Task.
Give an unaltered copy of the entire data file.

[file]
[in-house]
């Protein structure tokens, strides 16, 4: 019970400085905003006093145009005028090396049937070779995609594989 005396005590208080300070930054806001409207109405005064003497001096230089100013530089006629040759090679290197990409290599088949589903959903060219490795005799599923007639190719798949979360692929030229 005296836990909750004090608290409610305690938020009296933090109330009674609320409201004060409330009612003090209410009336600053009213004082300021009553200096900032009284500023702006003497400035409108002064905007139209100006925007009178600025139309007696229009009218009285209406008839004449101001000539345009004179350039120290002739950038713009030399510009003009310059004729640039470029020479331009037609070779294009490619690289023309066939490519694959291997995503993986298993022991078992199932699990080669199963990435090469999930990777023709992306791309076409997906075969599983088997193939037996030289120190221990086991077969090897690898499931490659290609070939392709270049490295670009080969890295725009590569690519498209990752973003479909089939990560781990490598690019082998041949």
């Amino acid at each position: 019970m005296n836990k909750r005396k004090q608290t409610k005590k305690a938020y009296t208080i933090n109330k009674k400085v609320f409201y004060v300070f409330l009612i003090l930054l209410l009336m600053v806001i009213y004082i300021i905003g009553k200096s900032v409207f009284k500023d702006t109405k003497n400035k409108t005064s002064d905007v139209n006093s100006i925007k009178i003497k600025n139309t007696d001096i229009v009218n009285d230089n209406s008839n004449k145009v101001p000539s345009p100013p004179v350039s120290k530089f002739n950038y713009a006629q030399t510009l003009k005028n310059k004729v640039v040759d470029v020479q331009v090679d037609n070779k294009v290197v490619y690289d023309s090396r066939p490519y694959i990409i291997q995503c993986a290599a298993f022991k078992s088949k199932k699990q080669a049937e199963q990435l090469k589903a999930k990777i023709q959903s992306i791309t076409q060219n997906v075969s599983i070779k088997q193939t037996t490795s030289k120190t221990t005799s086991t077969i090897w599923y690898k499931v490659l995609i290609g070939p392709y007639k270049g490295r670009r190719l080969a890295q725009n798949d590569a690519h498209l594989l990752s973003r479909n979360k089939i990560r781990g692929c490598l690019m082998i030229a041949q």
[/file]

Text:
[in-house]
């Protein structure tokens, strides 16, 4: 019970400085905003006093145009005028090396049937070779995609594989 005396005590208080300070930054806001409207109405005064003497001096230089100013530089006629040759090679290197990409290599088949589903959903060219490795005799599923007639190719798949979360692929030229 005296836990909750004090608290409610305690938020009296933090109330009674609320409201004060409330009612003090209410009336600053009213004082300021009553200096900032009284500023702006003497400035409108002064905007139209100006925007009178600025139309007696229009009218009285209406008839004449101001000539345009004179350039120290002739950038713009030399510009003009310059004729640039470029020479331009037609070779294009490619690289023309066939490519694959291997995503993986298993022991078992199932699990080669199963990435090469999930990777023709992306791309076409997906075969599983088997193939037996030289120190221990086991077969090897690898499931490659290609070939392709270049490295670009080969890295725009590569690519498209990752973003479909089939990560781990490598690019082998041949």
């Amino acid at each position: 019970m005296n836990k909750r005396k004090q608290t409610k005590k305690a938020y009296t208080i933090n109330k009674k400085v609320f409201y004060v300070f409330l009612i003090l930054l209410l009336m600053v806001i009213y004082i300021i905003g009553k200096s900032v409207f009284k500023d702006t109405k003497n400035k409108t005064s002064d905007v139209n006093s100006i925007k009178i003497k600025n139309t007696d001096i229009v009218n009285d230089n209406s008839n004449k145009v101001p000539s345009p100013p004179v350039s120290k530089f002739n950038y713009a006629q030399t510009l003009k005028n310059k004729v640039v040759d470029v020479q331009v090679d037609n070779k294009v290197v490619y690289d023309s090396r066939p490519y694959i990409i291997q995503c993986a290599a298993f022991k078992s088949k199932k699990q080669a049937e199963q990435l090469k589903a999930k990777i023709q959903s992306i791309t076409q060219n997906v075969s599983i070779k088997q193939t037996t490795s030289k120190t221990t005799s086991t077969i090897w599923y690898k499931v490659l995609i290609g070939p392709y007639k270049g490295r670009r190719l080969a890295q725009n798949d590569a690519h498209l594989l990752s973003r479909n979360k089939i990560r781990g692929c490598l690019m082998i030229a041949q």